Eli Lilly’s Olumiant has been dragged into a classwide safety review of JAK medicines that originated from Pfizer’s Xeljanz. Hoping to convince doctors that its offering doesn’t share the problems at the same magnitude, the Indianapolis pharma is turning to long-term data.
A pooled analysis across nine clinical trials—and one long-term extension study—in rheumatoid arthritis patients who received Olumiant for up to 9.3 years found that the Lilly drug maintained a similar safety profile to earlier trial results, the company unveiled at the American College of Rheumatology’s virtual annual meeting.
The new analysis comes as Olumiant faces a classwide boxed warning detailing increased risks of serious heart-related events, cancer, blood clots and death. The FDA’s move to implement the warning came after a postmarketing study of Xeljanz linked the Pfizer med to increased heart safety and cancer risks compared with old-school TNF inhibitors.
In the new pooled analysis, the incidence of major adverse cardiovascular events (MACE) for Olumiant was 0.51 per 100 patient-years of exposure, which Lilly said falls within the range in the general rheumatoid arthritis population as described in epidemiological studies. The analysis covered 3,770 patients taking Olumiant at 4 mg and 2 mg doses for a median of 4.6 years.
In a subgroup of patients over 50 years old who had at least one existing heart risk factor, the incidence rate of MACE was higher at 0.77 per 100 patient-years.
That latter patient population was targeted in Pfizer’s postmarketing safety study for Xeljanz. As the New York pharma disclosed earlier this year, Xeljanz’s MACE incidence rate was 0.91 per 100 person-years at the 5 mg dose, compared with 0.73 for TNF blockers. The difference translated into an increased risk of 24% for Xeljanz.
As for the cancer rates, the age-adjusted number for Olumiant was 0.92 per 100 person-years, which Lilly again said appeared similar to the general U.S. population. In the Pfizer trial, Xeljanz recorded a cancer rate of 1.13, compared with 0.77 for TNF inhibitors.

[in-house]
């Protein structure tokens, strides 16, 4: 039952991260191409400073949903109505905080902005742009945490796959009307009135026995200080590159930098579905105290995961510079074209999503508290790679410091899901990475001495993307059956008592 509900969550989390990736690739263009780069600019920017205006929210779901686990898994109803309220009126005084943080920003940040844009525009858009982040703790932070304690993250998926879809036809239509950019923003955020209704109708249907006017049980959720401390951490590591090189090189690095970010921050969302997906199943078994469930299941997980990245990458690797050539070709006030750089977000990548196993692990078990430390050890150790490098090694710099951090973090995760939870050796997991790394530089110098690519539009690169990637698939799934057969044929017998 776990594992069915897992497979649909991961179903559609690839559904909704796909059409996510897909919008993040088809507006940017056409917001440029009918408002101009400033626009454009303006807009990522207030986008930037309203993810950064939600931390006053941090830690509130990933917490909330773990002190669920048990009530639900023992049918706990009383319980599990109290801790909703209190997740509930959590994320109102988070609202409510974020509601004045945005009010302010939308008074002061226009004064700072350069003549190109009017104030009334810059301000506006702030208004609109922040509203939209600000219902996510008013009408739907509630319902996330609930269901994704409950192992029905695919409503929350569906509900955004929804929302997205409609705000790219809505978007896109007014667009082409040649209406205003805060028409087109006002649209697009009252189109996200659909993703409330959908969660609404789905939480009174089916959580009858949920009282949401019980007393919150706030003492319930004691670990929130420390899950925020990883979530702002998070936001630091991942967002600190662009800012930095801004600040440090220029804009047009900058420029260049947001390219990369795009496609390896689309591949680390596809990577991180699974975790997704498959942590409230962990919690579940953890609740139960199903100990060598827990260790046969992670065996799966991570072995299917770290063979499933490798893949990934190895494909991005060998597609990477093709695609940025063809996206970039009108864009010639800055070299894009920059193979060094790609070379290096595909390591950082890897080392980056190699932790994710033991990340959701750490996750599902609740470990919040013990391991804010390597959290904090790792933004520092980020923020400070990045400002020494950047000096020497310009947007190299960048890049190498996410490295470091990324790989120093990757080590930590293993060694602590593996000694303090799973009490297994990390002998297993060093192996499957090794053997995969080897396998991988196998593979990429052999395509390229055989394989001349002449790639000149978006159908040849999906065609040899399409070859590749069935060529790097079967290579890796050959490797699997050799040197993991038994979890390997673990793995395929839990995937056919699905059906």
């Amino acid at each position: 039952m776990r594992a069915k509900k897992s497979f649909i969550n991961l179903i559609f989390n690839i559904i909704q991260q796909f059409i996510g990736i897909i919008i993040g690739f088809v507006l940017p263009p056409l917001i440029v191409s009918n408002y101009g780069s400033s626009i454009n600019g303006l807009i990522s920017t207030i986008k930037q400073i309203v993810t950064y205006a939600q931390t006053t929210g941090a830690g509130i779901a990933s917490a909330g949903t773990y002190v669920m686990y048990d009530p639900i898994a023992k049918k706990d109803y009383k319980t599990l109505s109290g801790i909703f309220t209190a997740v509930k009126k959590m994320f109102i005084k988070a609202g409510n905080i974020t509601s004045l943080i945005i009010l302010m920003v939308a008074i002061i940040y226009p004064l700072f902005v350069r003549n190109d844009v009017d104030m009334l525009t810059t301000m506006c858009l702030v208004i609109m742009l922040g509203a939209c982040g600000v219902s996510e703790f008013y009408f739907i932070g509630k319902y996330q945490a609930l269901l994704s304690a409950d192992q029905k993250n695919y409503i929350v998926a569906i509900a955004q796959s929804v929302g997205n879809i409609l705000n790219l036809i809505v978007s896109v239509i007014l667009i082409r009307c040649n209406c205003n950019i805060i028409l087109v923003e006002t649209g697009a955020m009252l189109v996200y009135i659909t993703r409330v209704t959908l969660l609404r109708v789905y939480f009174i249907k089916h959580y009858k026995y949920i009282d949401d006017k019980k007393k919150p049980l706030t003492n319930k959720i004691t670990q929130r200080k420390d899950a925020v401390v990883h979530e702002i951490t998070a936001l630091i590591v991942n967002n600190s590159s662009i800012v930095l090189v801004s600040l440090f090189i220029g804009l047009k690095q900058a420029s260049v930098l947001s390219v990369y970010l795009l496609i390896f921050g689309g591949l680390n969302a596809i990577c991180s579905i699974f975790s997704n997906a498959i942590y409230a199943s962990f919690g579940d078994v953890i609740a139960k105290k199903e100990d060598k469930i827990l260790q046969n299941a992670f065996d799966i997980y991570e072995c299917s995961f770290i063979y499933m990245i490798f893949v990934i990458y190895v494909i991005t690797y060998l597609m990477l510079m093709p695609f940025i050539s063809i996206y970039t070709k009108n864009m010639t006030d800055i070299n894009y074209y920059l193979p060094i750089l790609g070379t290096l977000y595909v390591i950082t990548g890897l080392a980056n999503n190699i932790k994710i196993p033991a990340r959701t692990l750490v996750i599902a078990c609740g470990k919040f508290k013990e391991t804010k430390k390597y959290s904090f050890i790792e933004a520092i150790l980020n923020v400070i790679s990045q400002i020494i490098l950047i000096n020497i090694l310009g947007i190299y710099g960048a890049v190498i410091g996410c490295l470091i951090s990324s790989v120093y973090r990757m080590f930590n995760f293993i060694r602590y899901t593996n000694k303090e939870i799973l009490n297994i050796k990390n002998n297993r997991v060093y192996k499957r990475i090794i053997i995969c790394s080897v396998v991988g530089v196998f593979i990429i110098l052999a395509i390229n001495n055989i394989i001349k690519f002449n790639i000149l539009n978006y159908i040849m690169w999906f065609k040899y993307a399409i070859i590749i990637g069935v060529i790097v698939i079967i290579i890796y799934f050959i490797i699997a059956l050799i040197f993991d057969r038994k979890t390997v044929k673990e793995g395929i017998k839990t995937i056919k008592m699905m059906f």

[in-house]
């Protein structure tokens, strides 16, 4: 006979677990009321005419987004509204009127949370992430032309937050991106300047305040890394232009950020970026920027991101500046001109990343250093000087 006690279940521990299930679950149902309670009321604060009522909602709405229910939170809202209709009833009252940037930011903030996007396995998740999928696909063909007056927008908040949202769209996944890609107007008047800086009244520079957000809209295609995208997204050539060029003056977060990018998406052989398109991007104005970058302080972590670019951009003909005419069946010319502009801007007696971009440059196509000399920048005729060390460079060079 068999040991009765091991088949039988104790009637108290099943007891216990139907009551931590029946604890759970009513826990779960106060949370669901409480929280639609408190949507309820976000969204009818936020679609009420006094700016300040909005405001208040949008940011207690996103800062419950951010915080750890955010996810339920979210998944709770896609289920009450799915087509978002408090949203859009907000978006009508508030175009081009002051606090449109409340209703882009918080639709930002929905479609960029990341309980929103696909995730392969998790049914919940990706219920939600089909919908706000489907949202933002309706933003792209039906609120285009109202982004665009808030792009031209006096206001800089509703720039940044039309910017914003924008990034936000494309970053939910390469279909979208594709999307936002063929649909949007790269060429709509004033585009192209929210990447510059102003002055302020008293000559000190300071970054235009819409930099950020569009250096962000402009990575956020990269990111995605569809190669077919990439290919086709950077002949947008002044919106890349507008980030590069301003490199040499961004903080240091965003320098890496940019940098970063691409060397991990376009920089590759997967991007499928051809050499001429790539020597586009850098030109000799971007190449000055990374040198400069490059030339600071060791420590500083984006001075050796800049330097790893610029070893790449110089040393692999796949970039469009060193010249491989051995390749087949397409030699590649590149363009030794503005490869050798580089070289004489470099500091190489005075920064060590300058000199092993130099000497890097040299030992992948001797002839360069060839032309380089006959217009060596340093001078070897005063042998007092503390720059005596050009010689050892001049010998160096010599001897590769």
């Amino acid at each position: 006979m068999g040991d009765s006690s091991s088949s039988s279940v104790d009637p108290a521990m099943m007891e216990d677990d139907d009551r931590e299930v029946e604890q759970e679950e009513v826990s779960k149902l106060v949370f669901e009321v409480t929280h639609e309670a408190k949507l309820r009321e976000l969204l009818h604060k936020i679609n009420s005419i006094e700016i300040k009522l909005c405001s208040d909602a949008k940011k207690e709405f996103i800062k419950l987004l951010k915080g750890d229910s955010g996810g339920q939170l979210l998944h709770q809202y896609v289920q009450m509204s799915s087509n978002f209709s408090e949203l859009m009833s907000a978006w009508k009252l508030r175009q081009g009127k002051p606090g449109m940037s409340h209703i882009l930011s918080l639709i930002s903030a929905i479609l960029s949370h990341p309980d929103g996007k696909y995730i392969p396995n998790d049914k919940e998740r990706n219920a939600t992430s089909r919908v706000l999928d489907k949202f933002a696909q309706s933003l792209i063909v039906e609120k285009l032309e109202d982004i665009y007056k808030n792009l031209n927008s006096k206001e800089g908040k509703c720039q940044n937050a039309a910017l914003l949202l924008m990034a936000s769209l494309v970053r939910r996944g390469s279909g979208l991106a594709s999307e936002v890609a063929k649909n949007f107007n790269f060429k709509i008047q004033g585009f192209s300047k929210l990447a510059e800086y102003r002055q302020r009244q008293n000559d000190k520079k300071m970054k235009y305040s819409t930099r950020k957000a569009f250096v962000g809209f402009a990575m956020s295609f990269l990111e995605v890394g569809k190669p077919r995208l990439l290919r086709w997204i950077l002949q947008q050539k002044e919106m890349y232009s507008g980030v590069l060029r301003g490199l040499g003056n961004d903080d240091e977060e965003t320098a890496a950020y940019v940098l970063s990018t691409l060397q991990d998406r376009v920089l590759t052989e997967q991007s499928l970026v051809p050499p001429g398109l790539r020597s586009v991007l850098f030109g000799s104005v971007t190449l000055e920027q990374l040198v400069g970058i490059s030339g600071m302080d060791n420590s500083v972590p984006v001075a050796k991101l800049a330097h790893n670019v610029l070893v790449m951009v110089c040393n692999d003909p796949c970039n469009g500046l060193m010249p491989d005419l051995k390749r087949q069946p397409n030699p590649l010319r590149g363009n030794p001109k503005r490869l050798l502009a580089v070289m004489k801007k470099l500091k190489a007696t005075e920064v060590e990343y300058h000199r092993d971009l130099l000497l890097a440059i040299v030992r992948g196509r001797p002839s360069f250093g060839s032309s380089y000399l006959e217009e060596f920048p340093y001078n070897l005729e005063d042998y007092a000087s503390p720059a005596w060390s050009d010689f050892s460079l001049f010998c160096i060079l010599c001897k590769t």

Oral JAK inhibitors already carry black-boxed warnings highlighting risks of cancer and blood clots. But after reviewing the updated Xeljanz data, the FDA in September said it’s requiring new heart safety and cancer warnings for all three oral JAK inhibitors in inflammatory diseases. In a more damaging move, the FDA is also pushing back the drugs’ place in the treatment order behind TNF blockers. Besides Xeljanz, Olumiant and AbbVie’s Rinvoq were included because the FDA believes they may have similar risks given their shared mechanism of action.
The FDA has yet to finalize the specific wording for the updated JAK labels, but a rheumatologist SVB Leerink analyst Geoffrey Porges spoke with after the agency’s announcement suggested a significant reduction in JAK use in rheumatoid arthritis. The expert figured doctors will likely use JAKs after small-molecule drugs, TNFs, and more frequently also after IL-6 inhibitors such as Roche’s Actemra.
Nevertheless, he expected the JAK inhibitors could regain share three years from now if no new safety concerns emerge.
Meanwhile, as the FDA mulls over the language of JAK labels, the agency has delayed its decisions on several JAK indication expansion applications, including Lilly’s bid to move Olumiant into atopic dermatitis.
Editor's Note: There was a typo in an earlier version of the story that mistakenly labeled Actemra as an IL-5 inhibitor. It's actually an inhibitor of the IL-6 receptor.